Tuesday, August 19, 2008

Bongo Series: The Nairobi Connection

After my short stay in Arusha, I had to fulfill my schedule. Shirati was calling. When in Arusha or Moshi, the easiest way to reach Tarime/Musoma/Mwanza, believe it or not, is through Nairobi. Though passing through Kenya is a long distance, the paved road allows for a quicker trip. I had to follow the crowd.

Being unaware of which buses actually provide a better service, I had to allow my hosts to do the searching. I don’t recall the name of the bus, but I was promised this is one of the best buses on my intended safari. Man, I learned very quickly that quality of service is all subjective.

For one, I had no guaranteed seat. According to the ticket office clerk, the Arusha office could only figure out seat availability once the bus landed in Arusha from Dar. When the bus finally arrived in Arusha, I was given the very last seat at back end of the bus!

Why do I talk about my sitting allocation? The ride from Arusha to Namanga was the bumpiest ever! The bus was “sophisticated” with seatbelts and all (I guess the bus owners knew what passengers typically go through and providing seatbelts would ease the pain a bit), but I had to hang on to bars on the seat in front of me, otherwise I would have even crashed my unmentionables.

So I had just to figure out what my hosts meant by this bus being “great”. It meant it got to Mwanza faster, but not necessarily safely. Since a portion of the Arusha-Namanga road was dusty, I wish I had a mirror to see how much dust my eyelashes had collected by the time we got to Namanga.

Crossing the boarder was uneventful. I just felt that the immigration folks at Namanga were bored going through the same routine, probably night after night. They spend very little time looking at passports, even temporary travel documents. I couldn’t figure out why the Namanga area had so many Somalis.

I have to admit, the culture in Kenya is way different from that of Tanzania. I think Tanzanians exude this aura of gentleness, while Kenyans a bit rough on the edges. On our way to Nairobi after crossing the boarder, we got stopped by the Kenyans police at one checkpoint. One of the passengers had to go, so they went behind the bus to ease the pressure. Well, a female Kenyan police saw him and grabbed him for “polluting the environment”. I thought that was crazy, given that there are no rest areas, both on the Tanzanian and Kenyan side!

We had to spend additional ten minutes or so for the passenger to be rescued. Given the culture in Tanzania and Kenya, I am sure some currencies exchanged hands for the release of this poor passenger.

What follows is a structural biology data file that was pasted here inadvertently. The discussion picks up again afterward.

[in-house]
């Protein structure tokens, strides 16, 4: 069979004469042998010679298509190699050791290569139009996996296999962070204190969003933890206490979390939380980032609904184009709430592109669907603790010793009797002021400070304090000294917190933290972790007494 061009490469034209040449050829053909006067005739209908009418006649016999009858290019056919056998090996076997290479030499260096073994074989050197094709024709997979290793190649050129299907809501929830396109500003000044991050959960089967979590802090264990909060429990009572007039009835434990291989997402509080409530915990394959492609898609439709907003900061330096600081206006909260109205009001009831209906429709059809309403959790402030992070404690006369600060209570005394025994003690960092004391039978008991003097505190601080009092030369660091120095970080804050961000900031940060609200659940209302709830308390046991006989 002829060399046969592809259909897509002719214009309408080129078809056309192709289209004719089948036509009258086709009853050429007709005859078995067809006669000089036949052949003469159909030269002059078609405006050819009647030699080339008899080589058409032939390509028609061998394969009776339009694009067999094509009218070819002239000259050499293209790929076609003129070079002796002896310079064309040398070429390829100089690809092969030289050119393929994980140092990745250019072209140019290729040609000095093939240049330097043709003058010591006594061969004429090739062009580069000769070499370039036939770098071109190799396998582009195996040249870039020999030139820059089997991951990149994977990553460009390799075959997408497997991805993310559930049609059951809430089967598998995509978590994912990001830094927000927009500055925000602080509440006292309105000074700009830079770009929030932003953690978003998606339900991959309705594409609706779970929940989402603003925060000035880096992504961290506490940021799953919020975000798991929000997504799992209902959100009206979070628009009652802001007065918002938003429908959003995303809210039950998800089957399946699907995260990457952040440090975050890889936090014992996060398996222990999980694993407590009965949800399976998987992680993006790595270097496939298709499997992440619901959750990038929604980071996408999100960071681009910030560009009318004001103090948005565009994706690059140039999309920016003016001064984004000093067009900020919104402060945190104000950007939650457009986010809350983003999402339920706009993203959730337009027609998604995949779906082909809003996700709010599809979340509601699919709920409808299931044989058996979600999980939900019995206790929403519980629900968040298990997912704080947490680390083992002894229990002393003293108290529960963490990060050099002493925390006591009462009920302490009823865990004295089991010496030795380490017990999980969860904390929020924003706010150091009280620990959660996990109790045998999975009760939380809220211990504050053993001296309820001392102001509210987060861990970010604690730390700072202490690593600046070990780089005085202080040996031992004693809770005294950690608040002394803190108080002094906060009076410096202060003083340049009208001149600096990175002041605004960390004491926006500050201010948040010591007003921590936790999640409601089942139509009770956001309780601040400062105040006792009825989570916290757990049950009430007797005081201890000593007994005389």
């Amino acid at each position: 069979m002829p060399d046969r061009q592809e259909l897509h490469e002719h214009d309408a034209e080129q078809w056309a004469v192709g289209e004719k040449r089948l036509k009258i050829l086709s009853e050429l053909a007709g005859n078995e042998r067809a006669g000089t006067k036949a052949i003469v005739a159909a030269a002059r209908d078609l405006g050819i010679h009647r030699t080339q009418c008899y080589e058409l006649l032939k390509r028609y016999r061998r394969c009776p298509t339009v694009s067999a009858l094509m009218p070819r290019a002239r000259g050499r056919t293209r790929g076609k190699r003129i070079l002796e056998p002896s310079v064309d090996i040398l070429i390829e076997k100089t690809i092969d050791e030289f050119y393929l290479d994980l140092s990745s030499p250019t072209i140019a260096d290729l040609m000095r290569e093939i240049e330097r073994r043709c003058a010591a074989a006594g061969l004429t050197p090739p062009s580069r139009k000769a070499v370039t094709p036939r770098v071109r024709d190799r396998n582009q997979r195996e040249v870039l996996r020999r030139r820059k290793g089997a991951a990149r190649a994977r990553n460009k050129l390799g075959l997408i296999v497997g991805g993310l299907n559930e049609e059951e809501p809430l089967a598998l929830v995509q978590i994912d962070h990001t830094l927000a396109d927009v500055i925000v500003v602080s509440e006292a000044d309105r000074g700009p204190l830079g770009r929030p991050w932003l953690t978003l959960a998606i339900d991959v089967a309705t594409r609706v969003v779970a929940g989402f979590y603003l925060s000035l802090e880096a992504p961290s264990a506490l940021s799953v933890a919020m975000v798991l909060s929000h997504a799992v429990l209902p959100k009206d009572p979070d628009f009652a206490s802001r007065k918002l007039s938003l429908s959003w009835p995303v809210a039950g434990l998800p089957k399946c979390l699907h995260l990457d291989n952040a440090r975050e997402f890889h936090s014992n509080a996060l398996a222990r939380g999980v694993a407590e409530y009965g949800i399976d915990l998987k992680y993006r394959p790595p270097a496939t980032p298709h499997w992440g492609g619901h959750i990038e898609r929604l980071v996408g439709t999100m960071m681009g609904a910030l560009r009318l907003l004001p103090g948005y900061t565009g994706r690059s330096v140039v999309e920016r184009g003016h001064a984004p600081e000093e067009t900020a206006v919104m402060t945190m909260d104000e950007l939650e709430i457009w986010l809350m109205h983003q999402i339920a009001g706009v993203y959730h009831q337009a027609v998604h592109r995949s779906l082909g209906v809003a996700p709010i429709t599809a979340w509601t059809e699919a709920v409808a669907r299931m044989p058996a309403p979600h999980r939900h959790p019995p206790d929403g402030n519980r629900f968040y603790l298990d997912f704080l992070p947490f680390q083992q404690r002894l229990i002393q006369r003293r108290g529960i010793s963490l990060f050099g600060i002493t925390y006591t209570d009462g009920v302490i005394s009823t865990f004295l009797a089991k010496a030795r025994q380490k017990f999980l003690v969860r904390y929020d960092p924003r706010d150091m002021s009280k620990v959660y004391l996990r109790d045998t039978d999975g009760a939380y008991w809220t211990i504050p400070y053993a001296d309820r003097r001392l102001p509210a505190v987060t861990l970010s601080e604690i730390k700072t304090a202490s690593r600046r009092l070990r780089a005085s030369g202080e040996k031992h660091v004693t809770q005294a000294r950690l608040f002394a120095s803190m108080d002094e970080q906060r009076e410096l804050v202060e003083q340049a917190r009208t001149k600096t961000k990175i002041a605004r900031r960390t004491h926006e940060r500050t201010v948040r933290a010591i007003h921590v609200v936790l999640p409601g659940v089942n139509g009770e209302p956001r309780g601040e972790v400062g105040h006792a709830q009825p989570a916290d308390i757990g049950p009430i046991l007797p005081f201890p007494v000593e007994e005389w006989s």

We got to Nairobi close to midnight. I was hungry and I wasn’t sure if the bus would stop anywhere for a late dinner, given a sense of urgency the driver and other bus operators were exhibiting all the time. Luckily, they stopped at a restaurant where the owner spoke very good Swahili and accepted both the Tanzania and Kenyan shillings.

Trust me, everything could be an experience. The restaurant was a “self-serve” type of joint. You pick what you want and you head to the counter to pay. No one was waiting tables. I picked what I wanted and headed to the cashier and I was surprised at the way the guy behind was shoving and pushing me, competing with to get the cashier’s attention. I had to ask why he wasn’t giving me my personal space, and he just gave me a puzzled look asking me in return, “we vipi, nimekubana wapi”?

It just hit me that I was looking at life through different lenses. Personal space? I felt embarrassed for demanding a personal space in a situation where it was OK to breathe on someone else’s neck.

We got back to the bus and headed towards Sirari. Upon reaching Nairobi, I was fortunate enough to secure a better seat. I don’t recall much on the way to Sirari as I was dosing off. I only woke up when the bus conductor made the “passport” announcement. I obliged, getting off the bus to face a chilly weather in Sirari.

At around five o’clock in the morning there were actually ladies selling porridge and tea at the boarder. I guess they have been there long enough to know that there are customers who would buy porridge that early in the morning. Honestly, I didn’t care for no porridge, I was just anxious to get to Tarime so that I could find my way to Shirati. Furthermore, I was just glad to cross over to the Tanzanian side, it just felt comforting to know I was in a place where I belonged.

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